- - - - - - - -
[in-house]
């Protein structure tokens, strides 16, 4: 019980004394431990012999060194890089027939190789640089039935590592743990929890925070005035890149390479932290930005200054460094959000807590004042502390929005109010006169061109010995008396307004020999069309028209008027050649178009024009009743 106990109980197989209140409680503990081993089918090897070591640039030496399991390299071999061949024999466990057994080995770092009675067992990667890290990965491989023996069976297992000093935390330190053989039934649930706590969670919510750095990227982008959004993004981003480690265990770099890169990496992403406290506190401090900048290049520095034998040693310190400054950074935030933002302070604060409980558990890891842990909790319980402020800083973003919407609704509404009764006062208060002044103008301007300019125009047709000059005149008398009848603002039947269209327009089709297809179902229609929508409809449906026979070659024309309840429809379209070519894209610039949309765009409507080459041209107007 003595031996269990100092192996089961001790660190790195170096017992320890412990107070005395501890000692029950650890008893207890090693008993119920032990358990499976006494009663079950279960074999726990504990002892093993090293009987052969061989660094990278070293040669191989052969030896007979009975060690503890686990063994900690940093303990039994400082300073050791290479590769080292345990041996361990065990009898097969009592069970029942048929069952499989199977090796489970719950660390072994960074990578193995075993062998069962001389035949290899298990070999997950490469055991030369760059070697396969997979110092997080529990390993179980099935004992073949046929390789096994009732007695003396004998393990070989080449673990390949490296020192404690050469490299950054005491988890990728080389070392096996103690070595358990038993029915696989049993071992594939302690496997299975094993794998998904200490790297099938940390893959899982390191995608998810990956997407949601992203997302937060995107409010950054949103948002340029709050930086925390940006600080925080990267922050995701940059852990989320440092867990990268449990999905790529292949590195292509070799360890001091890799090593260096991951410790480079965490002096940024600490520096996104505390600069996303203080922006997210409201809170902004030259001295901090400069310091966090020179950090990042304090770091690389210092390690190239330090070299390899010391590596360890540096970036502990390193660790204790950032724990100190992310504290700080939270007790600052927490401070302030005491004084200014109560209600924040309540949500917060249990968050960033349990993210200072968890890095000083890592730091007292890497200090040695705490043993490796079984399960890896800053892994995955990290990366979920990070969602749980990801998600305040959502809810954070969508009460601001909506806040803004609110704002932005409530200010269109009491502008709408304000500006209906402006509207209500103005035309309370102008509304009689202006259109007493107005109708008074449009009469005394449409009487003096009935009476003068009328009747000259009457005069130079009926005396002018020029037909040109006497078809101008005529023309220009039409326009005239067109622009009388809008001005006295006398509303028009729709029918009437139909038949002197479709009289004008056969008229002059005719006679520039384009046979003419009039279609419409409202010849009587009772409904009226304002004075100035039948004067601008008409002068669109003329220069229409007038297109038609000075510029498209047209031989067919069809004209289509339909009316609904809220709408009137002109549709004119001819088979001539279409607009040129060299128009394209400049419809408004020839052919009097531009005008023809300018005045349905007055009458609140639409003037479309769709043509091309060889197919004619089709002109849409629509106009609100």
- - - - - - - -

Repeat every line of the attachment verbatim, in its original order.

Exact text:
[in-house]
């Protein structure tokens, strides 16, 4: 019980004394431990012999060194890089027939190789640089039935590592743990929890925070005035890149390479932290930005200054460094959000807590004042502390929005109010006169061109010995008396307004020999069309028209008027050649178009024009009743 106990109980197989209140409680503990081993089918090897070591640039030496399991390299071999061949024999466990057994080995770092009675067992990667890290990965491989023996069976297992000093935390330190053989039934649930706590969670919510750095990227982008959004993004981003480690265990770099890169990496992403406290506190401090900048290049520095034998040693310190400054950074935030933002302070604060409980558990890891842990909790319980402020800083973003919407609704509404009764006062208060002044103008301007300019125009047709000059005149008398009848603002039947269209327009089709297809179902229609929508409809449906026979070659024309309840429809379209070519894209610039949309765009409507080459041209107007 003595031996269990100092192996089961001790660190790195170096017992320890412990107070005395501890000692029950650890008893207890090693008993119920032990358990499976006494009663079950279960074999726990504990002892093993090293009987052969061989660094990278070293040669191989052969030896007979009975060690503890686990063994900690940093303990039994400082300073050791290479590769080292345990041996361990065990009898097969009592069970029942048929069952499989199977090796489970719950660390072994960074990578193995075993062998069962001389035949290899298990070999997950490469055991030369760059070697396969997979110092997080529990390993179980099935004992073949046929390789096994009732007695003396004998393990070989080449673990390949490296020192404690050469490299950054005491988890990728080389070392096996103690070595358990038993029915696989049993071992594939302690496997299975094993794998998904200490790297099938940390893959899982390191995608998810990956997407949601992203997302937060995107409010950054949103948002340029709050930086925390940006600080925080990267922050995701940059852990989320440092867990990268449990999905790529292949590195292509070799360890001091890799090593260096991951410790480079965490002096940024600490520096996104505390600069996303203080922006997210409201809170902004030259001295901090400069310091966090020179950090990042304090770091690389210092390690190239330090070299390899010391590596360890540096970036502990390193660790204790950032724990100190992310504290700080939270007790600052927490401070302030005491004084200014109560209600924040309540949500917060249990968050960033349990993210200072968890890095000083890592730091007292890497200090040695705490043993490796079984399960890896800053892994995955990290990366979920990070969602749980990801998600305040959502809810954070969508009460601001909506806040803004609110704002932005409530200010269109009491502008709408304000500006209906402006509207209500103005035309309370102008509304009689202006259109007493107005109708008074449009009469005394449409009487003096009935009476003068009328009747000259009457005069130079009926005396002018020029037909040109006497078809101008005529023309220009039409326009005239067109622009009388809008001005006295006398509303028009729709029918009437139909038949002197479709009289004008056969008229002059005719006679520039384009046979003419009039279609419409409202010849009587009772409904009226304002004075100035039948004067601008008409002068669109003329220069229409007038297109038609000075510029498209047209031989067919069809004209289509339909009316609904809220709408009137002109549709004119001819088979001539279409607009040129060299128009394209400049419809408004020839052919009097531009005008023809300018005045349905007055009458609140639409003037479309769709043509091309060889197919004619089709002109849409629509106009609100």